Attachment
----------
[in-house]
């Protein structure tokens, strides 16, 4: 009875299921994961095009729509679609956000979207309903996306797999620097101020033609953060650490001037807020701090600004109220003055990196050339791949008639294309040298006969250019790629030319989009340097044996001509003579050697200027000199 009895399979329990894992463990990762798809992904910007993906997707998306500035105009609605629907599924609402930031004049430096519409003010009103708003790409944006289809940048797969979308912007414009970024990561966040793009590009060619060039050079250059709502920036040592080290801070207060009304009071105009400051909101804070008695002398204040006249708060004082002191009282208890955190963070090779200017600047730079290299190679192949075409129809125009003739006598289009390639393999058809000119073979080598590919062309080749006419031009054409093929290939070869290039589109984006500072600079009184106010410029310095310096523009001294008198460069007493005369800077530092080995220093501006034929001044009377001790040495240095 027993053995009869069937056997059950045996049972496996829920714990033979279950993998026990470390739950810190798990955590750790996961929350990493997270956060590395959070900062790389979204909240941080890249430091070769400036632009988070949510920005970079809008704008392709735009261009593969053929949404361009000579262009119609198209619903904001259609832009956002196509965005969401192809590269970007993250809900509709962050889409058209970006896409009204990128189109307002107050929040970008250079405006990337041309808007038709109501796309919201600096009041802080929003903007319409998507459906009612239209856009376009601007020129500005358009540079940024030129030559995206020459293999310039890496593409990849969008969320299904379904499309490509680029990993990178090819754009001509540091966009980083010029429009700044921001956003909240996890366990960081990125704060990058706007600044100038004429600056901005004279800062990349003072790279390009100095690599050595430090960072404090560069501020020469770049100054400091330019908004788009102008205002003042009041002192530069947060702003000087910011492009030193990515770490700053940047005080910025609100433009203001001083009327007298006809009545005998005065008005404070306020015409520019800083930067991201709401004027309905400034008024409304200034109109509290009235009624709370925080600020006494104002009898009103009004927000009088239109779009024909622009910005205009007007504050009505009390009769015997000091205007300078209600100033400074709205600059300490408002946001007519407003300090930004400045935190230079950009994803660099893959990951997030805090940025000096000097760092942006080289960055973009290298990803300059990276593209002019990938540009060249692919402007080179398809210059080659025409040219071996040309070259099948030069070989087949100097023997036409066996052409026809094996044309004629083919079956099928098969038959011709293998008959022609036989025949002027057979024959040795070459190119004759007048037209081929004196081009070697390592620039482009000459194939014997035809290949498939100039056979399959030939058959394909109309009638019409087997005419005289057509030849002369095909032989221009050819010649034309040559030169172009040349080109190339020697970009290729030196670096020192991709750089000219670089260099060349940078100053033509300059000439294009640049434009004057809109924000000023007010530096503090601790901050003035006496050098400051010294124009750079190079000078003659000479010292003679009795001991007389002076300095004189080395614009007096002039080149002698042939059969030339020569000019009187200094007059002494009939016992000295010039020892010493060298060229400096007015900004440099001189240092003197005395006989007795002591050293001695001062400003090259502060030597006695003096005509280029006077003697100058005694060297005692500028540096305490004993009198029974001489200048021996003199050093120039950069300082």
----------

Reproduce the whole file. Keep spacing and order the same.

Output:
[in-house]
């Protein structure tokens, strides 16, 4: 009875299921994961095009729509679609956000979207309903996306797999620097101020033609953060650490001037807020701090600004109220003055990196050339791949008639294309040298006969250019790629030319989009340097044996001509003579050697200027000199 009895399979329990894992463990990762798809992904910007993906997707998306500035105009609605629907599924609402930031004049430096519409003010009103708003790409944006289809940048797969979308912007414009970024990561966040793009590009060619060039050079250059709502920036040592080290801070207060009304009071105009400051909101804070008695002398204040006249708060004082002191009282208890955190963070090779200017600047730079290299190679192949075409129809125009003739006598289009390639393999058809000119073979080598590919062309080749006419031009054409093929290939070869290039589109984006500072600079009184106010410029310095310096523009001294008198460069007493005369800077530092080995220093501006034929001044009377001790040495240095 027993053995009869069937056997059950045996049972496996829920714990033979279950993998026990470390739950810190798990955590750790996961929350990493997270956060590395959070900062790389979204909240941080890249430091070769400036632009988070949510920005970079809008704008392709735009261009593969053929949404361009000579262009119609198209619903904001259609832009956002196509965005969401192809590269970007993250809900509709962050889409058209970006896409009204990128189109307002107050929040970008250079405006990337041309808007038709109501796309919201600096009041802080929003903007319409998507459906009612239209856009376009601007020129500005358009540079940024030129030559995206020459293999310039890496593409990849969008969320299904379904499309490509680029990993990178090819754009001509540091966009980083010029429009700044921001956003909240996890366990960081990125704060990058706007600044100038004429600056901005004279800062990349003072790279390009100095690599050595430090960072404090560069501020020469770049100054400091330019908004788009102008205002003042009041002192530069947060702003000087910011492009030193990515770490700053940047005080910025609100433009203001001083009327007298006809009545005998005065008005404070306020015409520019800083930067991201709401004027309905400034008024409304200034109109509290009235009624709370925080600020006494104002009898009103009004927000009088239109779009024909622009910005205009007007504050009505009390009769015997000091205007300078209600100033400074709205600059300490408002946001007519407003300090930004400045935190230079950009994803660099893959990951997030805090940025000096000097760092942006080289960055973009290298990803300059990276593209002019990938540009060249692919402007080179398809210059080659025409040219071996040309070259099948030069070989087949100097023997036409066996052409026809094996044309004629083919079956099928098969038959011709293998008959022609036989025949002027057979024959040795070459190119004759007048037209081929004196081009070697390592620039482009000459194939014997035809290949498939100039056979399959030939058959394909109309009638019409087997005419005289057509030849002369095909032989221009050819010649034309040559030169172009040349080109190339020697970009290729030196670096020192991709750089000219670089260099060349940078100053033509300059000439294009640049434009004057809109924000000023007010530096503090601790901050003035006496050098400051010294124009750079190079000078003659000479010292003679009795001991007389002076300095004189080395614009007096002039080149002698042939059969030339020569000019009187200094007059002494009939016992000295010039020892010493060298060229400096007015900004440099001189240092003197005395006989007795002591050293001695001062400003090259502060030597006695003096005509280029006077003697100058005694060297005692500028540096305490004993009198029974001489200048021996003199050093120039950069300082």